Back at Circular Quay and after a nice coffee break at Customs House, located directly across from the ferry terminal / train station, we were back on the water, this time headed for Milson’s Point. Milson’s Point is the closest ferry dock to the Sydney Harbor Bridge’s northern access point. Starting at Milson’s we went for another walk along the city’s spectacular foreshore, this time through Luna Park, an amusement park of sorts (more like a street carnival with a handful of rides and games) and around Lavendar Bay to McMahon’s Point. Along this walk are more views of the city center as well as its many icons. At McMahon’s Point, we hopped on another ferry, this time bound for Balmain. Balmain is a working class neighborhood; here, you can find numerous homes dating back to the late-1800s / early-1900s with fine wrought-iron balconies. We walked through Balmain and ended up at the Balmain East ferry dock, from where it’s a quick ferry ride to Darling Harbor, where we spent the rest of the evening.

    For Americans, Darling Harbor very much resembles New York’s South Street Seaport or San Francisco’s Fisherman’s Wharf, with its many restaurants, shops, and museums. And after dinner and a short after-dinner stroll, it’s another ferry ride back to Circular Quay and to our hotel.

    Think we had our fill of ferry-hopping and walking? Think again! Tomorrow is another entire day devoted to Sydney’s magnificent harbor including a four-hour ramble all the way to Manly Beach. This and more in the next installment of my report.

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    That Zoo - Cremorne Point walk sounds perfect for us. The 7 AM back stage tour - not so much. We will take the "standard" tour. Can't wait for day 2 on Sydney Harbor...

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    >>>AskOksena, glad you're having a great time in New Zealand. What parts of the country are you visiting?<<<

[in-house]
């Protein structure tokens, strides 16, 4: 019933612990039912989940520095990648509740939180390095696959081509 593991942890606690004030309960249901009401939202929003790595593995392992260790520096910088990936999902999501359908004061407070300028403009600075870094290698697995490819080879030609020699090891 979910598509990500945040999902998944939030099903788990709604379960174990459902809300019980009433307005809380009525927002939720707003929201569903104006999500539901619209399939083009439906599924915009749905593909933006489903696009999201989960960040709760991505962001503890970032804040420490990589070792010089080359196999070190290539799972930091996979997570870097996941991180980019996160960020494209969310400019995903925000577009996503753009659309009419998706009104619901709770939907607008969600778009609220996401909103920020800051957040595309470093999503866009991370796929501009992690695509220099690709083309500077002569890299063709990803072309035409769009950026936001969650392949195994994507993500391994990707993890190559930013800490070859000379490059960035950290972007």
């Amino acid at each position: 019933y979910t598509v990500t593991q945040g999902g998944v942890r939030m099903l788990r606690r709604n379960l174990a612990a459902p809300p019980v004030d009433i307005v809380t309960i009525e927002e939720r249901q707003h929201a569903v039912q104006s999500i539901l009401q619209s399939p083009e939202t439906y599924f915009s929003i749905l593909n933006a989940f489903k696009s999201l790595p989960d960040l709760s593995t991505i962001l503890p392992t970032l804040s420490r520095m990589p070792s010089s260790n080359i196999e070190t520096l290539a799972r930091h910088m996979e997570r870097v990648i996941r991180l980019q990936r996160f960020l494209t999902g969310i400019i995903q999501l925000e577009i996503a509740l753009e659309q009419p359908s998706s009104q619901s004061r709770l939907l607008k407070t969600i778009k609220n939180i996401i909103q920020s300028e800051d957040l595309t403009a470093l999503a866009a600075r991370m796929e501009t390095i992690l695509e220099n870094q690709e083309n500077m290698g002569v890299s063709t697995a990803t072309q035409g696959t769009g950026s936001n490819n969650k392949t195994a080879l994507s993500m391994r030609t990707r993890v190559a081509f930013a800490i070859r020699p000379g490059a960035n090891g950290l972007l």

Warm Tuesday morning greetings again tripplanner; can't thank you enough for your superlative, thoughtful posts.

    [As for New Zealand, New Year's brought perfect mix of N. Island holiday (Kauri Cliffs) and work (Hilton Auckland). As for Kauri, well, my review just touches on her serenity. Perhaps for future special celebrations for you...]

    Appreciate your thoughts regarding our fine home of Singapore. (SIN is most certainly not for everyone.) Owing to ongoing and rather pronounced family and business concerns, it is current and truly blessed residence. Should you ever return to Singapore, would be honoured to offer additional lodging (and even aviation) suggestions.

    Love your Sydney impressions. Any thoughts regarding Sydney Harbour 'Bridge Climb'? Enquire, because ~ 14 years back did the 'ascent'; so much fun. (Then, have always loved any form of climbing, natural or man-made.) Will always have fondest memories of Sydney's Park Hyatt property.

    Work (flight) calls; keep up the brilliant writing tripplanner; best to you and all,

    robert


    ... Singapore Girl, You're a Great Way to Fly ...

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    Craig, Sydney is the city for superlative walks including the classic walk from Spit Bridge to Manly Beach as well as the one from Coogee Beach to Bondi Beach. Both of these will be featured in my upcoming posts. I hope to get the next one up tomorrow.

    Robert, thank you for your kind comments. Glad you had a nice time in New Zealand. I've read great things about Kauri Cliffs. And I must say I enjoyed my visit to your home of Singapore; I see myself coming back. As for the Bridge Climb, I haven't done it yet and hope to someday; I did have a close-up with the Coathanger and will share in my next post. Stay tuned...

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    To Manly!

    Today is another busy day characterized by scenic walks along the harbor foreshore. As we began the day yesterday with a visit to the Opera House, we kicked off today with a close up of Sydney’s other famous icon: the Harbor Bridge. To access the Harbor Bridge, we walked about half a block north on Macquarie Street (just past Alfred Street) and up a staircase that leads to the Cahill Expressway (there is a small sign that says Cahill Walk; make sure you look out for it as the sign isn’t that large and could be easily missed). From up here, you have some nice views of the harbor. The Cahill walk takes about 15 minutes and ends at a staircase that leads down to the lower deck of the Harbor Bridge. We continued along the pedestrian walkway until we reached the southeast pylon, which is open to the public. Unless you are doing the Bridge Climb, which I haven’t had the opportunity to do yet (maybe next time!), I highly recommend a visit to the Pylon Lookout. It’s a couple of hundred steps to get to the top, but from here, at least in my opinion, you get the best views of the Bridge, the Opera House, and the city center in general.